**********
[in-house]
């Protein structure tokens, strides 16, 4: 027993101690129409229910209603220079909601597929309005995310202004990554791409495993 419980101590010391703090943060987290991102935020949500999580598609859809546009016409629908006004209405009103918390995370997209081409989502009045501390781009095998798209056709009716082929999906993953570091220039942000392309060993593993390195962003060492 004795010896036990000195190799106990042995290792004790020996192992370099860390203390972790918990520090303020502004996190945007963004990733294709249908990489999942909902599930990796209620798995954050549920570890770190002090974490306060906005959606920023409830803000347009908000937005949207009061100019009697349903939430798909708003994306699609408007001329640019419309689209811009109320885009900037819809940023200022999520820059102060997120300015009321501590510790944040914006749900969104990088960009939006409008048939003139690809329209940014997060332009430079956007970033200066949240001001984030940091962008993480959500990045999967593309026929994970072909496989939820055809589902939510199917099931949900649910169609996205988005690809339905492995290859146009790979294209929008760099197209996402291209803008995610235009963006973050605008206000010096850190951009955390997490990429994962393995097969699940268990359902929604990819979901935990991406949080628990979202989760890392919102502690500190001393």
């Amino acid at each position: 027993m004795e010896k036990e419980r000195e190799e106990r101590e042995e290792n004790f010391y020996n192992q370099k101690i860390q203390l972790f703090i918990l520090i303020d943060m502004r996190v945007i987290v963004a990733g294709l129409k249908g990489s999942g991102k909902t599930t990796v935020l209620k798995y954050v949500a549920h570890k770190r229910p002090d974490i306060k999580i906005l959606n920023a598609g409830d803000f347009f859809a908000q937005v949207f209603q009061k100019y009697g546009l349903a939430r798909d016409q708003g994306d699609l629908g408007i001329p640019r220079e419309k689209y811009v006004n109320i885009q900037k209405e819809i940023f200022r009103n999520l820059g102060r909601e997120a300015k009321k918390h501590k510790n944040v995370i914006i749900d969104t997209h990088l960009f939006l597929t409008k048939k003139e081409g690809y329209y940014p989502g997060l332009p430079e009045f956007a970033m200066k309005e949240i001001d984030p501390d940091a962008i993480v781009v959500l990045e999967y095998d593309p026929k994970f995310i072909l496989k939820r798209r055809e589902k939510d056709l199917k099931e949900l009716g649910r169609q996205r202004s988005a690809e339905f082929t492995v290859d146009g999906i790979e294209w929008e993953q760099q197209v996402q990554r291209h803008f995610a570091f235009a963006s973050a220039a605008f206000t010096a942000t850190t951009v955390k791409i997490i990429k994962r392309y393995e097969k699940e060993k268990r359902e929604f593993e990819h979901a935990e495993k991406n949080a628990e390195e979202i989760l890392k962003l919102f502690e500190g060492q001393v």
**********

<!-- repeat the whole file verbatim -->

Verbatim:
[in-house]
């Protein structure tokens, strides 16, 4: 027993101690129409229910209603220079909601597929309005995310202004990554791409495993 419980101590010391703090943060987290991102935020949500999580598609859809546009016409629908006004209405009103918390995370997209081409989502009045501390781009095998798209056709009716082929999906993953570091220039942000392309060993593993390195962003060492 004795010896036990000195190799106990042995290792004790020996192992370099860390203390972790918990520090303020502004996190945007963004990733294709249908990489999942909902599930990796209620798995954050549920570890770190002090974490306060906005959606920023409830803000347009908000937005949207009061100019009697349903939430798909708003994306699609408007001329640019419309689209811009109320885009900037819809940023200022999520820059102060997120300015009321501590510790944040914006749900969104990088960009939006409008048939003139690809329209940014997060332009430079956007970033200066949240001001984030940091962008993480959500990045999967593309026929994970072909496989939820055809589902939510199917099931949900649910169609996205988005690809339905492995290859146009790979294209929008760099197209996402291209803008995610235009963006973050605008206000010096850190951009955390997490990429994962393995097969699940268990359902929604990819979901935990991406949080628990979202989760890392919102502690500190001393």
């Amino acid at each position: 027993m004795e010896k036990e419980r000195e190799e106990r101590e042995e290792n004790f010391y020996n192992q370099k101690i860390q203390l972790f703090i918990l520090i303020d943060m502004r996190v945007i987290v963004a990733g294709l129409k249908g990489s999942g991102k909902t599930t990796v935020l209620k798995y954050v949500a549920h570890k770190r229910p002090d974490i306060k999580i906005l959606n920023a598609g409830d803000f347009f859809a908000q937005v949207f209603q009061k100019y009697g546009l349903a939430r798909d016409q708003g994306d699609l629908g408007i001329p640019r220079e419309k689209y811009v006004n109320i885009q900037k209405e819809i940023f200022r009103n999520l820059g102060r909601e997120a300015k009321k918390h501590k510790n944040v995370i914006i749900d969104t997209h990088l960009f939006l597929t409008k048939k003139e081409g690809y329209y940014p989502g997060l332009p430079e009045f956007a970033m200066k309005e949240i001001d984030p501390d940091a962008i993480v781009v959500l990045e999967y095998d593309p026929k994970f995310i072909l496989k939820r798209r055809e589902k939510d056709l199917k099931e949900l009716g649910r169609q996205r202004s988005a690809e339905f082929t492995v290859d146009g999906i790979e294209w929008e993953q760099q197209v996402q990554r291209h803008f995610a570091f235009a963006s973050a220039a605008f206000t010096a942000t850190t951009v955390k791409i997490i990429k994962r392309y393995e097969k699940e060993k268990r359902e929604f593993e990819h979901a935990e495993k991406n949080a628990e390195e979202i989760l890392k962003l919102f502690e500190g060492q001393v």